It is therefore an object of this invention to provide a portable, tankless washer unit that improves upon glasswashers in the prior art.
It is also an object of a preferred embodiment herein to provide an improved glasswasher which, during use, utilizes a conventional sink as a tank that is part of this glasswasher. The present apparatus is therefore readily removable from such a sink and requires a relatively small amount of surface area while either in operation or being stored.
These and other objects and features of this invention will become apparent from the detailed description below. Such a description should be read in conjunction with the accompanying drawings which illustrate by way of example only one preferred embodiment of the present washing apparatus.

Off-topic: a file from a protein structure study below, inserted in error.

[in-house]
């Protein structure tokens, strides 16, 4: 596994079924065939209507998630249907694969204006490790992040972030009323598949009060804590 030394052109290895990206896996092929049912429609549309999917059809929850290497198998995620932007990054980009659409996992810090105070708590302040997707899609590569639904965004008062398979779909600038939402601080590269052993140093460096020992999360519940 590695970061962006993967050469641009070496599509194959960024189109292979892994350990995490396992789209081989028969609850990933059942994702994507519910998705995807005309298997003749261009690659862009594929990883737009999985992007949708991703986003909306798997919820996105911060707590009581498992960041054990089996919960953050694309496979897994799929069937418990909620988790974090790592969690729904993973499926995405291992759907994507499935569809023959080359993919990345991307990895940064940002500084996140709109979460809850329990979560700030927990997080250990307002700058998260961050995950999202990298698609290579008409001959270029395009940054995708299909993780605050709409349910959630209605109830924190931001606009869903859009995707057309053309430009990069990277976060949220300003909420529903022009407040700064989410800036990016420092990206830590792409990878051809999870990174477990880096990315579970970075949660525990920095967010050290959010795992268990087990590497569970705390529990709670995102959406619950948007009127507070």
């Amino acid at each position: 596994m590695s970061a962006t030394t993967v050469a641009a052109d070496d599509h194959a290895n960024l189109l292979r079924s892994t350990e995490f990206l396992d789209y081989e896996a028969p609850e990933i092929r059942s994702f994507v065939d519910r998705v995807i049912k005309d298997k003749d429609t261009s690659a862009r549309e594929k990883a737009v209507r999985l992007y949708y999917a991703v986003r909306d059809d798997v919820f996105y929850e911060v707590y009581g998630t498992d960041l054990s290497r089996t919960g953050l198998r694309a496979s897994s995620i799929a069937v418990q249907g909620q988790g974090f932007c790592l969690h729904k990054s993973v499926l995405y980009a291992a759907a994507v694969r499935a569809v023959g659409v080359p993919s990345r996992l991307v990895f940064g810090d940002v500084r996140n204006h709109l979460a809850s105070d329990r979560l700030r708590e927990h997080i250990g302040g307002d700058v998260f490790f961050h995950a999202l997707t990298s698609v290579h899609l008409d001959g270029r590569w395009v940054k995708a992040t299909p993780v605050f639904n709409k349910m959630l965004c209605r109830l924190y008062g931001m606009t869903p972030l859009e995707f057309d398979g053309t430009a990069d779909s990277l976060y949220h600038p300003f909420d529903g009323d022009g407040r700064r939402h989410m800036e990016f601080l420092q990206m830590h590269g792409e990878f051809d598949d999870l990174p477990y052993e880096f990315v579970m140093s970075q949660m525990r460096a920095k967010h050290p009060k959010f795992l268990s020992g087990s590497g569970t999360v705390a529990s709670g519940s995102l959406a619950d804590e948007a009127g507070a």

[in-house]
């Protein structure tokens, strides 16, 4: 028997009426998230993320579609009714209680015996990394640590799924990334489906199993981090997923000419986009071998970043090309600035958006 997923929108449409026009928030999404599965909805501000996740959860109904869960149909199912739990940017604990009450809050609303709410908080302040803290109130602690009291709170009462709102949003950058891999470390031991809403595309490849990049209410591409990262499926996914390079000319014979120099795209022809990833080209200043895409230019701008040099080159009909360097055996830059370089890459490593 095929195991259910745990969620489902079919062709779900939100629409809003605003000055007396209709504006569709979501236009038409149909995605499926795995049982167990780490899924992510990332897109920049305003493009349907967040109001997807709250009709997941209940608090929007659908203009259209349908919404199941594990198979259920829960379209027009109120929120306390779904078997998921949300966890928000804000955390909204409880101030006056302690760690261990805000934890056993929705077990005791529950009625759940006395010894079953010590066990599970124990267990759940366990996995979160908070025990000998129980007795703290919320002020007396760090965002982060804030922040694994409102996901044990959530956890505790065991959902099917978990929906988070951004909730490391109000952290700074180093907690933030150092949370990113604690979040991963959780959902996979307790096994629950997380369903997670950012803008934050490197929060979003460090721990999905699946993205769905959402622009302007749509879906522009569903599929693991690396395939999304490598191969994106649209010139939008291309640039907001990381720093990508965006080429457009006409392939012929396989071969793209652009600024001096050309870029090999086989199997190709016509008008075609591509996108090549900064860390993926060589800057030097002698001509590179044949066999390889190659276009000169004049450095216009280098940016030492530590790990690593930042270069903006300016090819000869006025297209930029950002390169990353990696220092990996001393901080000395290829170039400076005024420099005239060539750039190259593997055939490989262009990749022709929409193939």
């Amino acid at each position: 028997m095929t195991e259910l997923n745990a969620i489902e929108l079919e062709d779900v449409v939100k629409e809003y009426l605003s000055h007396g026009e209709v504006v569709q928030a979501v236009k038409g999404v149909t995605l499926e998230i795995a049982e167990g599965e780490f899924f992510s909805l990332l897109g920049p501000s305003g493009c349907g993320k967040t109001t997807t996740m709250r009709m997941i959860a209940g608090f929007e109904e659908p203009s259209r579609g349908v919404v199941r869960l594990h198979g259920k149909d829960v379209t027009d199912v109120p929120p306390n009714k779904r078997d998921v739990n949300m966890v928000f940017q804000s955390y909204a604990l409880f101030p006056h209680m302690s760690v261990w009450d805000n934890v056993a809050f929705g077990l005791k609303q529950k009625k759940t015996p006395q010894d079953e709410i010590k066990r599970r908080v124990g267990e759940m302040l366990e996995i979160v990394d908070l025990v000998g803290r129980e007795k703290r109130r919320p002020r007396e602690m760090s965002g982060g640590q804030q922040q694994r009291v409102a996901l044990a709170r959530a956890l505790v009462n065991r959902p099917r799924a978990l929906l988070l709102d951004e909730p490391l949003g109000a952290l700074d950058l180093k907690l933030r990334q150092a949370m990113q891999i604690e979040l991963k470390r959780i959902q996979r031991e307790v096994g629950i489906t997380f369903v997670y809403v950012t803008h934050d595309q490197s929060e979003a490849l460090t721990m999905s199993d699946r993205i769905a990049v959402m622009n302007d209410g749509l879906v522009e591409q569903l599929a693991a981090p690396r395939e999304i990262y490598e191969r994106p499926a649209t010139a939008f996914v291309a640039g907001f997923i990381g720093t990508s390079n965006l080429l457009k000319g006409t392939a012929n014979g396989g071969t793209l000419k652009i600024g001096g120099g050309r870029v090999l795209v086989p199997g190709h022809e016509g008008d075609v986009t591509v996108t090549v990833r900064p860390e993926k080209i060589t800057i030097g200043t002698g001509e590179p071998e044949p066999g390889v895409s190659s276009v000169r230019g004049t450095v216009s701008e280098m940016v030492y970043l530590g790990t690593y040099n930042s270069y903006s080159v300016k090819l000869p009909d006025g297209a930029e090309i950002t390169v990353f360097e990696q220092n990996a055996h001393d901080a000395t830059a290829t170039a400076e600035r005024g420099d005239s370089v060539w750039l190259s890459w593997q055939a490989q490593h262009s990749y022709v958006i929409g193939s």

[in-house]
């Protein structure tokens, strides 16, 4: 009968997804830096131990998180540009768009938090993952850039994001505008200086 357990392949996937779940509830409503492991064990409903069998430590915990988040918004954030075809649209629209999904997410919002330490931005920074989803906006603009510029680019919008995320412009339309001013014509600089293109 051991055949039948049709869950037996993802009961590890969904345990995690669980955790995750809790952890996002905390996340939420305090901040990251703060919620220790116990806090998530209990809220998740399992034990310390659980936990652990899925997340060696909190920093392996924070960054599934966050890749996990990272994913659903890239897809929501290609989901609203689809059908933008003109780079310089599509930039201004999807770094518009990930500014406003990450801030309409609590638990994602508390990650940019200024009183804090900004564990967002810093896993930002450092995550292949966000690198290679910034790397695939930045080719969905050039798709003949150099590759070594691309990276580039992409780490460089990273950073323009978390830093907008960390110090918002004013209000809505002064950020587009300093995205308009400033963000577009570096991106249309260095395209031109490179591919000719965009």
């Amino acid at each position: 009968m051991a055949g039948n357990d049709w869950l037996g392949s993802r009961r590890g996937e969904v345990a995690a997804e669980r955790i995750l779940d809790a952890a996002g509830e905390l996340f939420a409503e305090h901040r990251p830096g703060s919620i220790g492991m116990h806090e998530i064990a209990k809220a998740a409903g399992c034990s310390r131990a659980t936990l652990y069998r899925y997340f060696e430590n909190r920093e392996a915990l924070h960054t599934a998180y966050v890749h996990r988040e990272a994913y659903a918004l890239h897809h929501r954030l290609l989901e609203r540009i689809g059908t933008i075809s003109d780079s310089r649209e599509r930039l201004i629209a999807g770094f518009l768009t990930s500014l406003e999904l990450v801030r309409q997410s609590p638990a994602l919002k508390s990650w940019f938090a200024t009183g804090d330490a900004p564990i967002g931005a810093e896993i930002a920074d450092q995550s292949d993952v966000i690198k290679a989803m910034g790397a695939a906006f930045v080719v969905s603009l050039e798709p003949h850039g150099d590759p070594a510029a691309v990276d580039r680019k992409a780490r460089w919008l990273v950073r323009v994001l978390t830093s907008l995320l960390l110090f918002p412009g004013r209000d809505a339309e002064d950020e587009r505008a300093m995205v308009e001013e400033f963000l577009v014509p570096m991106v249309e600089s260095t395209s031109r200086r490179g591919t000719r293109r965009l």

BRIEF DESCRIPTION OF THE DRAWINGS In the drawings:
FIG. 1 is a front elevation view taken in perspective and showing schematically one embodiment of the present washing apparatus;
FIGS. 2 and 3 are rear and side elevation views, showing some of the structural detail of the apparatus of FIG. 1;
FIG. 4 is also a side elevation view taken in perspective to show one form of a level control device which is utilized in the apparatus of FIG. 1; and,
FIG. 5 is a schematic drawing illustrating one electrical control circuit which can be utilized in an automated form of the glasswasher of FIG. 1.